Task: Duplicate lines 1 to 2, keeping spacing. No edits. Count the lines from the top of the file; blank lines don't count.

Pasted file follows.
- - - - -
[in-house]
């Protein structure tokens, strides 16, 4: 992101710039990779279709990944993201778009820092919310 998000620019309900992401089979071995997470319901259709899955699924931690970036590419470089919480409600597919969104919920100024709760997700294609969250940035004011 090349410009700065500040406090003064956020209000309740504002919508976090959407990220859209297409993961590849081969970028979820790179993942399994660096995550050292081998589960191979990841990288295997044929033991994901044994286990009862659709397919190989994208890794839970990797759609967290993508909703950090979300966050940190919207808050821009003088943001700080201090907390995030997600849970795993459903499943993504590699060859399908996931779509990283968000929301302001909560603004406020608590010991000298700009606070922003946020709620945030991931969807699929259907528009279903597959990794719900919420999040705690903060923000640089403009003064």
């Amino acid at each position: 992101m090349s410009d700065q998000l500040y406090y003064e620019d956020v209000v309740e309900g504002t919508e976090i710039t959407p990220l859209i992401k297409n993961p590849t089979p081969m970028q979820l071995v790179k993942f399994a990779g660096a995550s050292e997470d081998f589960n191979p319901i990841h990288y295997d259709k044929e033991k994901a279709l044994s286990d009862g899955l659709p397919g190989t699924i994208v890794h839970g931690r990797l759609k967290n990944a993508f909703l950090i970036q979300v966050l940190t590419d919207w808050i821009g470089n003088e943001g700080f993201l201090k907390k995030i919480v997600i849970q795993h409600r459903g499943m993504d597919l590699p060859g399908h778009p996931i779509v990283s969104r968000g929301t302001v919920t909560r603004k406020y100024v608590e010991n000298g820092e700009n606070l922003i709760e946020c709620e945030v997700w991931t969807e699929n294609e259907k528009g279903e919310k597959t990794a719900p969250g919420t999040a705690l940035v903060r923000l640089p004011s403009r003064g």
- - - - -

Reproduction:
[in-house]
């Protein structure tokens, strides 16, 4: 992101710039990779279709990944993201778009820092919310 998000620019309900992401089979071995997470319901259709899955699924931690970036590419470089919480409600597919969104919920100024709760997700294609969250940035004011 090349410009700065500040406090003064956020209000309740504002919508976090959407990220859209297409993961590849081969970028979820790179993942399994660096995550050292081998589960191979990841990288295997044929033991994901044994286990009862659709397919190989994208890794839970990797759609967290993508909703950090979300966050940190919207808050821009003088943001700080201090907390995030997600849970795993459903499943993504590699060859399908996931779509990283968000929301302001909560603004406020608590010991000298700009606070922003946020709620945030991931969807699929259907528009279903597959990794719900919420999040705690903060923000640089403009003064």